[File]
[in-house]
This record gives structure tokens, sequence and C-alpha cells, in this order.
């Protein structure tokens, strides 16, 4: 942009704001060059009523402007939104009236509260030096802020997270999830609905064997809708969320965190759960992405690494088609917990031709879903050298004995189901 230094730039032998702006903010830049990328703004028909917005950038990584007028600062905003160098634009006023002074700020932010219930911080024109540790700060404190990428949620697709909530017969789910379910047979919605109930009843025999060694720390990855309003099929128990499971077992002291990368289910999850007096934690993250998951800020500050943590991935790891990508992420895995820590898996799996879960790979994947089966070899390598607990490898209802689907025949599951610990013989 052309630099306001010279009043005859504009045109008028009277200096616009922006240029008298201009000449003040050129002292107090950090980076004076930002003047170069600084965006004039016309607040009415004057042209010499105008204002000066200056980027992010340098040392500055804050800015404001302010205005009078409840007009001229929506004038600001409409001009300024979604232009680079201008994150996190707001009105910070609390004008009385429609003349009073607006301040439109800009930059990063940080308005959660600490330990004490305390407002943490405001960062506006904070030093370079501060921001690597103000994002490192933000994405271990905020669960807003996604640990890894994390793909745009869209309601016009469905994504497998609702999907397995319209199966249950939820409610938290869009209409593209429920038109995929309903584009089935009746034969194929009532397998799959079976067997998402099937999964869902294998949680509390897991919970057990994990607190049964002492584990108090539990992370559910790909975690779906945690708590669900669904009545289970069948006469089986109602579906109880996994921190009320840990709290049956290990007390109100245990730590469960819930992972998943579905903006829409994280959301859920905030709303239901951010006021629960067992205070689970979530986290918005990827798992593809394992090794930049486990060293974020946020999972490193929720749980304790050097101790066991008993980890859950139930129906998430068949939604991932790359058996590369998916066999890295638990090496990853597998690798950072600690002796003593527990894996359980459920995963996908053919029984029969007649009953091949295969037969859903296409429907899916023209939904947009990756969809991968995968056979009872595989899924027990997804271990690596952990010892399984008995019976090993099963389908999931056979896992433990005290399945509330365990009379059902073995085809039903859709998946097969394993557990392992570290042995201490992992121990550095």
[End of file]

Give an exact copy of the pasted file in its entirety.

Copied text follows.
[in-house]
This record gives structure tokens, sequence and C-alpha cells, in this order.
């Protein structure tokens, strides 16, 4: 942009704001060059009523402007939104009236509260030096802020997270999830609905064997809708969320965190759960992405690494088609917990031709879903050298004995189901 230094730039032998702006903010830049990328703004028909917005950038990584007028600062905003160098634009006023002074700020932010219930911080024109540790700060404190990428949620697709909530017969789910379910047979919605109930009843025999060694720390990855309003099929128990499971077992002291990368289910999850007096934690993250998951800020500050943590991935790891990508992420895995820590898996799996879960790979994947089966070899390598607990490898209802689907025949599951610990013989 052309630099306001010279009043005859504009045109008028009277200096616009922006240029008298201009000449003040050129002292107090950090980076004076930002003047170069600084965006004039016309607040009415004057042209010499105008204002000066200056980027992010340098040392500055804050800015404001302010205005009078409840007009001229929506004038600001409409001009300024979604232009680079201008994150996190707001009105910070609390004008009385429609003349009073607006301040439109800009930059990063940080308005959660600490330990004490305390407002943490405001960062506006904070030093370079501060921001690597103000994002490192933000994405271990905020669960807003996604640990890894994390793909745009869209309601016009469905994504497998609702999907397995319209199966249950939820409610938290869009209409593209429920038109995929309903584009089935009746034969194929009532397998799959079976067997998402099937999964869902294998949680509390897991919970057990994990607190049964002492584990108090539990992370559910790909975690779906945690708590669900669904009545289970069948006469089986109602579906109880996994921190009320840990709290049956290990007390109100245990730590469960819930992972998943579905903006829409994280959301859920905030709303239901951010006021629960067992205070689970979530986290918005990827798992593809394992090794930049486990060293974020946020999972490193929720749980304790050097101790066991008993980890859950139930129906998430068949939604991932790359058996590369998916066999890295638990090496990853597998690798950072600690002796003593527990894996359980459920995963996908053919029984029969007649009953091949295969037969859903296409429907899916023209939904947009990756969809991968995968056979009872595989899924027990997804271990690596952990010892399984008995019976090993099963389908999931056979896992433990005290399945509330365990009379059902073995085809039903859709998946097969394993557990392992570290042995201490992992121990550095």